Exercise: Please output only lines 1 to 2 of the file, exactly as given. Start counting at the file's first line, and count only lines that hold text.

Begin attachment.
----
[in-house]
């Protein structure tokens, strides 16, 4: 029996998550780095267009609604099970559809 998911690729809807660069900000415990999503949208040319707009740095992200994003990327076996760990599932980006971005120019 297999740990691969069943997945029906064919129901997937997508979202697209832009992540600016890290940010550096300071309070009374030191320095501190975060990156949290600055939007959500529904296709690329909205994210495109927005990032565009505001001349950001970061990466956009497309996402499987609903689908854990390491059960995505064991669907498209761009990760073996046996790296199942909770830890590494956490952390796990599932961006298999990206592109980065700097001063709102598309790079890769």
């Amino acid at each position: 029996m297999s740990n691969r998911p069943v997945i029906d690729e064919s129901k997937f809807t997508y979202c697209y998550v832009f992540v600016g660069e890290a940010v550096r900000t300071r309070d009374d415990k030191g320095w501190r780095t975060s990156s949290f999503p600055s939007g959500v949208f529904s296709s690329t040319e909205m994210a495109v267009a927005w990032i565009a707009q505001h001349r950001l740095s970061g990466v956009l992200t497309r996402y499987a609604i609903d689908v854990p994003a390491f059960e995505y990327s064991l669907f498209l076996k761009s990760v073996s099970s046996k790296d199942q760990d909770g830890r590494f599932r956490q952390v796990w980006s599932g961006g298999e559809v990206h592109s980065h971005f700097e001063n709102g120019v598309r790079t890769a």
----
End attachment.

[in-house]
């Protein structure tokens, strides 16, 4: 029996998550780095267009609604099970559809 998911690729809807660069900000415990999503949208040319707009740095992200994003990327076996760990599932980006971005120019 297999740990691969069943997945029906064919129901997937997508979202697209832009992540600016890290940010550096300071309070009374030191320095501190975060990156949290600055939007959500529904296709690329909205994210495109927005990032565009505001001349950001970061990466956009497309996402499987609903689908854990390491059960995505064991669907498209761009990760073996046996790296199942909770830890590494956490952390796990599932961006298999990206592109980065700097001063709102598309790079890769």